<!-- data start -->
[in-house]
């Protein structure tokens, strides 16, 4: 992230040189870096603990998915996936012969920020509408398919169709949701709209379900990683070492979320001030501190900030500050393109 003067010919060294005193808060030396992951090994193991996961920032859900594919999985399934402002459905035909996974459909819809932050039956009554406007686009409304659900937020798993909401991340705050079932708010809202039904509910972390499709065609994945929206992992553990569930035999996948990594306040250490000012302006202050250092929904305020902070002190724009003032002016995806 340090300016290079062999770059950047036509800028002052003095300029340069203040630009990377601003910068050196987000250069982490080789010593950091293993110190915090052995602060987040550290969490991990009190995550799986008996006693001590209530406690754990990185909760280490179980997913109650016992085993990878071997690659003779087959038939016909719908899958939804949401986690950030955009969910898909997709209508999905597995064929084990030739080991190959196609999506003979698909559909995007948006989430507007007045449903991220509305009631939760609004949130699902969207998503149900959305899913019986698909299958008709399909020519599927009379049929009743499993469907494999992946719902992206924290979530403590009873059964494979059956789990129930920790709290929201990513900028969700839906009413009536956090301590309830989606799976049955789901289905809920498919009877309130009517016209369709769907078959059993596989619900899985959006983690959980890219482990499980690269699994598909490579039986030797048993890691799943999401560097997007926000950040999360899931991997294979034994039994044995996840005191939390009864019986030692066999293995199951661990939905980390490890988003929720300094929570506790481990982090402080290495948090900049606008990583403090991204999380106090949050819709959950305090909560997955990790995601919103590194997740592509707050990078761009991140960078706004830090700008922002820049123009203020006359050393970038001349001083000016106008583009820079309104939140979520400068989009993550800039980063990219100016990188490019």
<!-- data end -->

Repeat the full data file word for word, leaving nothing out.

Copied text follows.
[in-house]
């Protein structure tokens, strides 16, 4: 992230040189870096603990998915996936012969920020509408398919169709949701709209379900990683070492979320001030501190900030500050393109 003067010919060294005193808060030396992951090994193991996961920032859900594919999985399934402002459905035909996974459909819809932050039956009554406007686009409304659900937020798993909401991340705050079932708010809202039904509910972390499709065609994945929206992992553990569930035999996948990594306040250490000012302006202050250092929904305020902070002190724009003032002016995806 340090300016290079062999770059950047036509800028002052003095300029340069203040630009990377601003910068050196987000250069982490080789010593950091293993110190915090052995602060987040550290969490991990009190995550799986008996006693001590209530406690754990990185909760280490179980997913109650016992085993990878071997690659003779087959038939016909719908899958939804949401986690950030955009969910898909997709209508999905597995064929084990030739080991190959196609999506003979698909559909995007948006989430507007007045449903991220509305009631939760609004949130699902969207998503149900959305899913019986698909299958008709399909020519599927009379049929009743499993469907494999992946719902992206924290979530403590009873059964494979059956789990129930920790709290929201990513900028969700839906009413009536956090301590309830989606799976049955789901289905809920498919009877309130009517016209369709769907078959059993596989619900899985959006983690959980890219482990499980690269699994598909490579039986030797048993890691799943999401560097997007926000950040999360899931991997294979034994039994044995996840005191939390009864019986030692066999293995199951661990939905980390490890988003929720300094929570506790481990982090402080290495948090900049606008990583403090991204999380106090949050819709959950305090909560997955990790995601919103590194997740592509707050990078761009991140960078706004830090700008922002820049123009203020006359050393970038001349001083000016106008583009820079309104939140979520400068989009993550800039980063990219100016990188490019």